To mark our recent 15th birthday, we wanted to reconnect with the people that have helped shape the business. And what better way to reconnect than with a party? (In this case, two parties). We invited over 500 people to join us in late September 2013 at MB15 parties in San Francisco and London.
The events also provided the perfect excuse to trial some new tech, in order to create unique invites and interactive installations.
As a nod to the unique people and relationships in our eco-system, we created an individual MB Mino for each guest – a 3D character shaped by our guest’s name, and patterned by their relationship to Moving Brands.
A person’s Mino would reflect whether they’d known us one year or fifteen, in London or San Francisco, how we knew them, and whether we were friends online as well as off.
This is where things get technical…
The Minos were created in WebGL, a recent technology that displays 3D graphics in-browser. By translating each data point into a number, we were able to generate hundreds of unique shapes.
Unique urls were sent out to all guests (built into a neon GIF email invite), allowing them to customise their 3D Mino with a colour scrubber. Once saved, guests could rollover the Mino scene to see the other MB15 attendees.
The next challenge was creating the interactive installations, allowing guests to meet their Minos at the party. Using a Leap Motion, a new tool that tracks the position and movement of a person’s hands, we built a custom interaction that allowed guests to control a large scale projection – bouncing and swiping through the Minos, and tapping them to uncover who the Mino belonged to. Minos could share their owner’s tweets, and photos uploaded to instagram using #MB15 would be incorporated into the projected Mino scene.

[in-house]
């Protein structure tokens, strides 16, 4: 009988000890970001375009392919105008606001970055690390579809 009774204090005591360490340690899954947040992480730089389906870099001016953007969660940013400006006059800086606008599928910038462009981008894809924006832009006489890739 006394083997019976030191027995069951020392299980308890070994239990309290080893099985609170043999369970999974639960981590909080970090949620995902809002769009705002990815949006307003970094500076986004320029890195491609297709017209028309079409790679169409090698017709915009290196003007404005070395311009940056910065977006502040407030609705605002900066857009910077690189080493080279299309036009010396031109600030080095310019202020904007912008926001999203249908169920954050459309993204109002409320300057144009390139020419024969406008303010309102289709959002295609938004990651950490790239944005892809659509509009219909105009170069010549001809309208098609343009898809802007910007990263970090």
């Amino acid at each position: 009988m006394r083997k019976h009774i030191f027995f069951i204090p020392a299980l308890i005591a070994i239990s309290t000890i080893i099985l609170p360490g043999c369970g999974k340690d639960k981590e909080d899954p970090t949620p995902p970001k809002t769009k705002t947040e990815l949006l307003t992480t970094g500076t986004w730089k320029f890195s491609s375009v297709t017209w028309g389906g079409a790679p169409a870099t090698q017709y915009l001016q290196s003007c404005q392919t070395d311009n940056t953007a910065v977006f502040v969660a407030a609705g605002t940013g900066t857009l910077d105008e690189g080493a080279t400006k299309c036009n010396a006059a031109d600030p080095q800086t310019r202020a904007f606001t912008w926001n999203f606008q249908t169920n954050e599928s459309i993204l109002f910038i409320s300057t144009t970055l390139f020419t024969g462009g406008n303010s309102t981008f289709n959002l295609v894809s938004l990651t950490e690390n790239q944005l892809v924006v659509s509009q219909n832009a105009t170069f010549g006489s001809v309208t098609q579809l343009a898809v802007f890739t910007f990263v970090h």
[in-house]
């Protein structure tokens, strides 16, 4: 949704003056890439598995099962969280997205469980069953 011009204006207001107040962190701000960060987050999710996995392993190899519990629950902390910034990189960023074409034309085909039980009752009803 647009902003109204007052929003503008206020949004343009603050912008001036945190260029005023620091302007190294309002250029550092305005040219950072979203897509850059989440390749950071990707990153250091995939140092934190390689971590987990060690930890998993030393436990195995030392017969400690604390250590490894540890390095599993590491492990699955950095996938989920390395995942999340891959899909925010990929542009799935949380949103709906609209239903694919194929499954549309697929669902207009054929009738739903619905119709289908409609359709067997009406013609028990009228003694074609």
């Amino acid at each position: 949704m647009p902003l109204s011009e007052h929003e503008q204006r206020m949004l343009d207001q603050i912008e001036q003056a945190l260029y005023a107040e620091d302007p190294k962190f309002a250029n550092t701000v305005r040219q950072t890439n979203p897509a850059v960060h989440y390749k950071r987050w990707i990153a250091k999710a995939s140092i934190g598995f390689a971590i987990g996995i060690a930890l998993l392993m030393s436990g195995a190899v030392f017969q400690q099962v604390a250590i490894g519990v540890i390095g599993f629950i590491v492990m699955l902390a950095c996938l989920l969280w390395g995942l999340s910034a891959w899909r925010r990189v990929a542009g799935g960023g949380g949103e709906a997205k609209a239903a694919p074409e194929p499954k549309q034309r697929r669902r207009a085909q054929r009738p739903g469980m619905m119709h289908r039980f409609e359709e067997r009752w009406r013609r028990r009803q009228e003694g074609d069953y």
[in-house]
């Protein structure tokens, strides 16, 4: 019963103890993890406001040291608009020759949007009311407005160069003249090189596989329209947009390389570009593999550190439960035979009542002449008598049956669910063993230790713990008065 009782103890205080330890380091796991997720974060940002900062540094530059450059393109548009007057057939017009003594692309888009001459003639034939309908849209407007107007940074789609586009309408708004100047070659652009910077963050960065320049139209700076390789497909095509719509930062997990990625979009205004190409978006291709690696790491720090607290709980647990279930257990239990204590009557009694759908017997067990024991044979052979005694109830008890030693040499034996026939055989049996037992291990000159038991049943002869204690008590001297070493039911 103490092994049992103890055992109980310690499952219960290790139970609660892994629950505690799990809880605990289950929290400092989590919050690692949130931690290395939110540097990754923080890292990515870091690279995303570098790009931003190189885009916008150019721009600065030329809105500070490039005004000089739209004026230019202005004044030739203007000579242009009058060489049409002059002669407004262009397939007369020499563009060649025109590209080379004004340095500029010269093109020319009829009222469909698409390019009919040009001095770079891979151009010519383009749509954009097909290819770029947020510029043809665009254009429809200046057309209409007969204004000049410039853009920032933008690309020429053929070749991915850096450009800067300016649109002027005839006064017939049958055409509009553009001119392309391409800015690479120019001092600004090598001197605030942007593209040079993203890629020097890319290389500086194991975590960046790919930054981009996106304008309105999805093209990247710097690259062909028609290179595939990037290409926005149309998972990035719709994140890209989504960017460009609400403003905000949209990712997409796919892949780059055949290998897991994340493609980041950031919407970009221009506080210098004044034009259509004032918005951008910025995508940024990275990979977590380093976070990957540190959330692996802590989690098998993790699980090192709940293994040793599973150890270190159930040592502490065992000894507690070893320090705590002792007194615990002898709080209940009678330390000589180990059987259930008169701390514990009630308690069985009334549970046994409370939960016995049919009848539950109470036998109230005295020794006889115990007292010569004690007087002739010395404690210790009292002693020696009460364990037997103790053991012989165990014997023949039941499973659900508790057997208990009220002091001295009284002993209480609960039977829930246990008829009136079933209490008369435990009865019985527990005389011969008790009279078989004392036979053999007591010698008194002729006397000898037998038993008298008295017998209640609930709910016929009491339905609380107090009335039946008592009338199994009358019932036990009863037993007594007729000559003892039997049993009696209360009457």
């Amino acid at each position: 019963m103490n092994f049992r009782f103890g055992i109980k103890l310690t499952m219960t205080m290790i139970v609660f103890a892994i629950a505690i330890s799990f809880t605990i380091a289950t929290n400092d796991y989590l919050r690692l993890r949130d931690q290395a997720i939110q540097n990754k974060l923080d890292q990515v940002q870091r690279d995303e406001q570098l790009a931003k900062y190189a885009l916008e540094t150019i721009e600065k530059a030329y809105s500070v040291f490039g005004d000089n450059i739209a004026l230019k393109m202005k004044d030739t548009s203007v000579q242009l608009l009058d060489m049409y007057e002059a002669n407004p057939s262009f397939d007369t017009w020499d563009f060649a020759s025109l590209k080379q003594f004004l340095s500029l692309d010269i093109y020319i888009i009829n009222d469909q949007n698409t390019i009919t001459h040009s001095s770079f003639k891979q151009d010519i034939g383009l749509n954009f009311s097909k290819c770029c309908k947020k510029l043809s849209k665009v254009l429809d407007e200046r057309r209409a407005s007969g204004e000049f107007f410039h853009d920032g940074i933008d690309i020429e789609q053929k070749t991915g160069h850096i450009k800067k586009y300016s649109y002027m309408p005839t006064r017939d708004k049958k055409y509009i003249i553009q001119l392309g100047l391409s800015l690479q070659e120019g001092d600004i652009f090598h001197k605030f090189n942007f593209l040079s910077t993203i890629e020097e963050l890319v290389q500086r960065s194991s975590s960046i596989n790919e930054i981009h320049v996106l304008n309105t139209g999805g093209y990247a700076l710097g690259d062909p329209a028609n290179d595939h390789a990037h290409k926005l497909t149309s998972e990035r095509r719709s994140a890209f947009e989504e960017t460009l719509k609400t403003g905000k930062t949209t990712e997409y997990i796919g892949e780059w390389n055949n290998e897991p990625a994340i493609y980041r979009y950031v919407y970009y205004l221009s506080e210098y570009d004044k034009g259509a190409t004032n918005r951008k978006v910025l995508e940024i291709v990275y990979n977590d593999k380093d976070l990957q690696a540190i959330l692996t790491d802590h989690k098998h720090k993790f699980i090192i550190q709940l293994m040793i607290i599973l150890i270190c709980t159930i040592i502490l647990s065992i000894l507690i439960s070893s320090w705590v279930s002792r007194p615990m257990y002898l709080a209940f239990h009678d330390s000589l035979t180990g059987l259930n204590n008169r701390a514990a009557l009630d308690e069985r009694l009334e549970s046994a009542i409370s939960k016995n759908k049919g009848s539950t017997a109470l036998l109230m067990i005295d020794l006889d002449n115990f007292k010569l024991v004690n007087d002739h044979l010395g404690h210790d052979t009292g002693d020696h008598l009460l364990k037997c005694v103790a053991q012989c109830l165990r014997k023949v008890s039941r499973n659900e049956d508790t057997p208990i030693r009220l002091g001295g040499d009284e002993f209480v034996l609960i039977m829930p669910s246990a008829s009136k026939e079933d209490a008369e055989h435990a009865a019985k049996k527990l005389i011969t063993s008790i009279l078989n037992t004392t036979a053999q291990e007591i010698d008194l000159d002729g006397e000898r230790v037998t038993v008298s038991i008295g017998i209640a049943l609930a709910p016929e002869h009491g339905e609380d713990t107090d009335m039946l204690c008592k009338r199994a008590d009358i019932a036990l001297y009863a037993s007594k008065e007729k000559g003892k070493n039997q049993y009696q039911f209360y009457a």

These responsive installations were created as a website, as opposed to traditional standalone software. This meant deploying the technology across the two sites in London and San Francisco, separated by several thousand miles and an 8 hour time zone difference, was incredibly straightforward.
Behind the scenes: To NodeJS and beyond…
To bring the Minos to life we needed a backend to handle the data and a small mino API for the front end to ask questions of.
We stored the data in a MongoDB, a so-called “NoSQL” database. This allowed us to store and retrieve data in the same JSON format as the frontend, making for some lightweight API code.
To achieve the Twitter functionality we used two Node packages, one to work with the Twitter API to check for tweets, and the second to notify any frontend session that new tweets had arrived. This second package, socket.io, is really exciting. It allows for persistent connections between web pages and backends, meaning that once a connection is opened, the web page can listen for messages being sent to it and respond accordingly. If the web browser is advanced enough, it can do this incredibly fast using web sockets.
The interactions allowed the team to trial new hardware and software technologies, adding more tools to our arsenal for rapid prototyping.
More importantly, they provided a colourful, moving backdrop to two very memorable parties.
Thanks to all who could join us!
– Read the founders thoughts on the first 15yrs of MB here.